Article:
The BJP however was not successful in retaining the dominant position it had acquired in U.P in the 1996 and 1998-99 elections. In the 2004 and 2009 Lok Sabha polls the BJP could win only 10 out of the 80 seats in UP. Regaining its hold in Uttar Pradesh became crucial for BJP and its prospective prime ministerial candidate Narendra Modi. Keeping in mind the 16th Lok Sabha elections the RSS-BJP put in place a long-term plan to create the conditions for communal polarization and systematically set about injecting communal tensions in Uttar Pradesh. Amit Shah a key lieutenant of Modi was made in-charge of the BJP in Uttar Pradesh.
Communal Game-plan in U.P.
After the Samajwadi Party won a spectacular victory in the 2012 February elections and formed the government, the gameplan was set in motion. The RSS and its outfits went all out to conduct a vicious communal campaign branding the Samajwadi Party government as a pro-Muslim government. Campaign against cow slaughter, charges of Muslim youth luring Hindu girls and other provocative issues were systematically raised. In the first communal outbreak of violence in Kosi Kalan, the disturbing pattern of involving people from the rural areas in the attacks on the Muslim minority was seen.
In the two year period since then there have been a number of communal outbreaks of violence across the state in Pratapgarh, Barielly, Saharanpur, Faizabad and other places. In Faizabad, after the violence in the town, simultaneously efforts were made to provoke clashes in other rural centres in the district. Finally came the Muzaffarnagar communal riot in September 2013. The violence in the rural areas, with the Jats attacking Muslims in villages were they have co-existed for centuries revealed the success of the RSS in taking the communal polarization into the villages. Upto then, the communal violence in U.P. had a clear pattern being mainly centered in the urban areas. This round of communal violence between 2011 and 2013 was the first major statewide phenomenon since the horrific communal violence of the early 1990s.
The stage was set for the entry of Narendra Modi. Modi held a rally in Varanasi on December 20, 2013. The backdrop on the stage had a large picture of Lord Shiva. Modi talked of coming from the land of Somnath to Baba Vishwanath. Advani had started his rathyatra from Somnath. “Har Har Modi” was chanted by the BJP workers simulating the religious slogan “Har Har Mahadev”. The Muslim residents of the city were served a chilling reminder of the slogan that was chanted by the Hindutva mobs back in 1992.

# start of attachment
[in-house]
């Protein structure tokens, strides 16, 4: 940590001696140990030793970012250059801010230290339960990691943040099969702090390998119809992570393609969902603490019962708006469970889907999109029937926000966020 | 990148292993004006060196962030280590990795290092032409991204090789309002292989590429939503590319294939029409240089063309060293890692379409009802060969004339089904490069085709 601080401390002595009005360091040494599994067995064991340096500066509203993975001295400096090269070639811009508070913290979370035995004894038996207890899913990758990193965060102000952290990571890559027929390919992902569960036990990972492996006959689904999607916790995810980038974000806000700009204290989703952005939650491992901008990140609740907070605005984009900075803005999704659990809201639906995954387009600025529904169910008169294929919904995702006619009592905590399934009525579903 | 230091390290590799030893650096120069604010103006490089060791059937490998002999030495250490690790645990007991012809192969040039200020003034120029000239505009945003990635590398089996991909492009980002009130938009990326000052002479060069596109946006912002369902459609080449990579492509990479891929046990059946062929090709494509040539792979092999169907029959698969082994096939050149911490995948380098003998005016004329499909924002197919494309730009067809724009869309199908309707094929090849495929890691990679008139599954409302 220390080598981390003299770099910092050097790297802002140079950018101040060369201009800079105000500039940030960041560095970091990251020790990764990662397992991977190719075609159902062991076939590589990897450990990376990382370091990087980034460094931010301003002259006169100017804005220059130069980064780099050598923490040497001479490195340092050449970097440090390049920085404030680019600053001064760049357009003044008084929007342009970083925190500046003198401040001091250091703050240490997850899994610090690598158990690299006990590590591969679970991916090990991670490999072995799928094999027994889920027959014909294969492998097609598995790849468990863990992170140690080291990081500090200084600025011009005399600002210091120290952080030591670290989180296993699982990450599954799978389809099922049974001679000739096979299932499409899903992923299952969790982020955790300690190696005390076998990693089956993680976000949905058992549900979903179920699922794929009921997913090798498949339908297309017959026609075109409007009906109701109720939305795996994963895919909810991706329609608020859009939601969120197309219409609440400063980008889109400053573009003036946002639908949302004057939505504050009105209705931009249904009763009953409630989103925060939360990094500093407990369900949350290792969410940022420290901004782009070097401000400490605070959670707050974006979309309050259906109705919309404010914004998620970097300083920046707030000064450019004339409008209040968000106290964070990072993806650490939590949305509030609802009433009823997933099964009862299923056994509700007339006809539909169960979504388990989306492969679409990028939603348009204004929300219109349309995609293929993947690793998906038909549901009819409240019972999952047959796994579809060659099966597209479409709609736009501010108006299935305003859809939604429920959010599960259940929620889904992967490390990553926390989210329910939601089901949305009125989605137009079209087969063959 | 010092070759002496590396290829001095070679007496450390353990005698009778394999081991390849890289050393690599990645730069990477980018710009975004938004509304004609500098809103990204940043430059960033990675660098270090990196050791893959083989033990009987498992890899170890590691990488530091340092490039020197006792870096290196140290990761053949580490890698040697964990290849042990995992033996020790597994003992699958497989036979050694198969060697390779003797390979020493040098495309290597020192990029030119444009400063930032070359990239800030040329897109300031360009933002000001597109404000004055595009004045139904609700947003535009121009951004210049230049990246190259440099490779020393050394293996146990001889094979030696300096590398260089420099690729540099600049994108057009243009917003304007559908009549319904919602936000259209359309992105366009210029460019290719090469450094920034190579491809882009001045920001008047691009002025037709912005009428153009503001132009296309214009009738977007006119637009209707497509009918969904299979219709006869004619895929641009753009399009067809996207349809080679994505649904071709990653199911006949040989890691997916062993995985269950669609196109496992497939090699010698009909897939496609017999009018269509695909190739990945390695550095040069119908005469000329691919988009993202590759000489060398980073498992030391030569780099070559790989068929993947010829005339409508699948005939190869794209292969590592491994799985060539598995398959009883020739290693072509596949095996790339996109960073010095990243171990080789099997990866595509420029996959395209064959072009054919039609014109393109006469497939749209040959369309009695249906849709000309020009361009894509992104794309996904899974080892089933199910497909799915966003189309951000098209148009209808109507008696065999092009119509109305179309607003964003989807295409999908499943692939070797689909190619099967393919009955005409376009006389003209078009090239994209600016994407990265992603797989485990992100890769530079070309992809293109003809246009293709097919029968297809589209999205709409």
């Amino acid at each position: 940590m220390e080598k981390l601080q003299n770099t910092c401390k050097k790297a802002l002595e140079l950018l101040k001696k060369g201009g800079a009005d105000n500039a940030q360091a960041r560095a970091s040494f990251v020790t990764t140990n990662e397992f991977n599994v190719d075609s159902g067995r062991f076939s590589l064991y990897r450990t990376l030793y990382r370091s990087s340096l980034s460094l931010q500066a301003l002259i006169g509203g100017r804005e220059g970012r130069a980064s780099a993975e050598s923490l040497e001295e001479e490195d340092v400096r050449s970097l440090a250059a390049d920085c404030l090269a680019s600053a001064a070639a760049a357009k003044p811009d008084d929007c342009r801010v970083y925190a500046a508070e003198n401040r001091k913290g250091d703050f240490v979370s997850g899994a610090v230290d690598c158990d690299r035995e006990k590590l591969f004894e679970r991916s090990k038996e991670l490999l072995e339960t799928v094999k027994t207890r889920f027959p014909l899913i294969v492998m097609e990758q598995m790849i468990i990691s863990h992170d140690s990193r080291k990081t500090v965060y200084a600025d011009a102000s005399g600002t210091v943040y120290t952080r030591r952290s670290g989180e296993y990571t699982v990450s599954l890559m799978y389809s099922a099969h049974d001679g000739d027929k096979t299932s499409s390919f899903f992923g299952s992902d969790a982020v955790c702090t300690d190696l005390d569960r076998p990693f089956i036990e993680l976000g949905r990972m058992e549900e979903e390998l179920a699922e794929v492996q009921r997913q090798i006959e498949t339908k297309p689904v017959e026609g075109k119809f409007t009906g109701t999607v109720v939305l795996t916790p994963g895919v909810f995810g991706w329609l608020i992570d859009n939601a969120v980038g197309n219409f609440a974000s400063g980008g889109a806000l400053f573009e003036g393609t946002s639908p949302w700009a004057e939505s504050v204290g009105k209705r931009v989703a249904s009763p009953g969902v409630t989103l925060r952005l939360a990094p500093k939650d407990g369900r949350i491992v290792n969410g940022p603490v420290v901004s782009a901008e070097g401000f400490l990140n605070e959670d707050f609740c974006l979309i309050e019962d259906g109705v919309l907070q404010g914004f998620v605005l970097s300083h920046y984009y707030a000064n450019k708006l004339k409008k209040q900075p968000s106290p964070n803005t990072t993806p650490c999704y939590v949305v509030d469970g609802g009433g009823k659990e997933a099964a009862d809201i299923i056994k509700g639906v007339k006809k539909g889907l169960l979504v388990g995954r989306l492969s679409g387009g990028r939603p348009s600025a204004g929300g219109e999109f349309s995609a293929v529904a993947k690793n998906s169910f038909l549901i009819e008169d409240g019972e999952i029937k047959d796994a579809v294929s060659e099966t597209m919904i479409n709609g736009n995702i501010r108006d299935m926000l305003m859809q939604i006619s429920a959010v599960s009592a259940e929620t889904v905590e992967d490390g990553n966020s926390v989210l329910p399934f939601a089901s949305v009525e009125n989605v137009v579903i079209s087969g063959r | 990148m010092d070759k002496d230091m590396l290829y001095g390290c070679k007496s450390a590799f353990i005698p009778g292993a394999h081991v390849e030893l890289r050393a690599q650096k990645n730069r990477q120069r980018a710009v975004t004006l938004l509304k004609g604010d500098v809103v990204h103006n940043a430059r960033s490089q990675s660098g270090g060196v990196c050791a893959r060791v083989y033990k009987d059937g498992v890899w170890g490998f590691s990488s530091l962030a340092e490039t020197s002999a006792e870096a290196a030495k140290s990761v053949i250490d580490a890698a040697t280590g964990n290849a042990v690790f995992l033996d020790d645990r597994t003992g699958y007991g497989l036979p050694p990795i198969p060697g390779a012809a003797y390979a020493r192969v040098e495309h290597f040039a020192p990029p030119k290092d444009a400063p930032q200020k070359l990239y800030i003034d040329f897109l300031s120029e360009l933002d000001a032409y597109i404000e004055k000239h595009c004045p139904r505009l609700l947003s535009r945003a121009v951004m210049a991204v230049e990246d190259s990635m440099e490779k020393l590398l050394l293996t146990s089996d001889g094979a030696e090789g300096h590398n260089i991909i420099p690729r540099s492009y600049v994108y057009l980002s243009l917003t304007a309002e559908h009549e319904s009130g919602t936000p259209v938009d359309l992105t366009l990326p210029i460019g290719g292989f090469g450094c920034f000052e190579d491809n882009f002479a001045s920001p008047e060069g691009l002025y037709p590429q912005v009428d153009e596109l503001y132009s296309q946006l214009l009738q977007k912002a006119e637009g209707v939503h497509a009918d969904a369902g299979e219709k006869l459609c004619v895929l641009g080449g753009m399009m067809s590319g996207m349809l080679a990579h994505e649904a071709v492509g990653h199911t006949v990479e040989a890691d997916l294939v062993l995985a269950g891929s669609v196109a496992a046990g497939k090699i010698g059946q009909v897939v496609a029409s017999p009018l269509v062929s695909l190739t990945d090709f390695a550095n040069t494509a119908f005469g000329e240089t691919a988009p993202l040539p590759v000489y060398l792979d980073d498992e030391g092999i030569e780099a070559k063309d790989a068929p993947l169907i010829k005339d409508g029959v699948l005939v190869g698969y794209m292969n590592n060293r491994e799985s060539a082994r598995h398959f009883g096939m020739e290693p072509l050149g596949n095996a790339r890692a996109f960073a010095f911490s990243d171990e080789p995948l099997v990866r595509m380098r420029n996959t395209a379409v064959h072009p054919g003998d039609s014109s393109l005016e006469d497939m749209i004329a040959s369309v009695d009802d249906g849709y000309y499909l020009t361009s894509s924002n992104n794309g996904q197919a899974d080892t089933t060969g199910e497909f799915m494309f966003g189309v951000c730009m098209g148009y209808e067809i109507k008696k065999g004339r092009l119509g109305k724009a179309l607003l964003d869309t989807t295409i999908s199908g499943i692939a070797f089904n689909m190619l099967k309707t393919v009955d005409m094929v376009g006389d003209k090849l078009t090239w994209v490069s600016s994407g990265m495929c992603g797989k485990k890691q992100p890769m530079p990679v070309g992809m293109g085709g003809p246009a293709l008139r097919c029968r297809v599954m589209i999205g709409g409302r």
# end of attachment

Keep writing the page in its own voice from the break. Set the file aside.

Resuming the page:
The announcement of Narendra Modi as the BJP candidate from Varanasi is part of the script written by the Sangh combine for Uttar Pradesh which has been extended to Bihar too. While there will be no overt display and campaign on the Hindutva agenda given the fact that it had failed to enthuse the people in the past one and a half decades in UP, the same political message is being conveyed covertly and in a subterranean fashion. All the old faces who figured in the aggressive Hindutva campaign for the Ram Temple are back in the fray. Kalyan Singh having rejoined the BJP has put up his son as a candidate, Uma Bharti and Sakshi Maharaj are also contesting the elections from the state. Modi who proudly calls himself a “Hindu nationalist” will be the spearhead in this battle.
The fight is thus not just against Modi in Varanasi, it is a fight against the entire Hindutva forces who are seeking to once again acquire dominance in the biggest state and the country.
The contest in Varanasi will see various parties pitted against Modi. These include the SP, BSP, Congress and Mukhtar Ansari’s Quami Ekta Dal. Ansari is the mafia don who is in jail who contested as the BSP candidate in the last election in 2009 and came second. It is in such a situation that the AAP leader Arvind Kejriwal has also joined the fray. The CPI(M) had announced its candidate a month earlier to contest this seat. If there had been an agreement for a strong common non-Congress secular candidate, the CPI(M) would have considered withdrawing from the fray. In the absence of such a united platform, it is essential that the Left contest the seat and mount an effective political campaign to expose the RSS-BJP game-plan.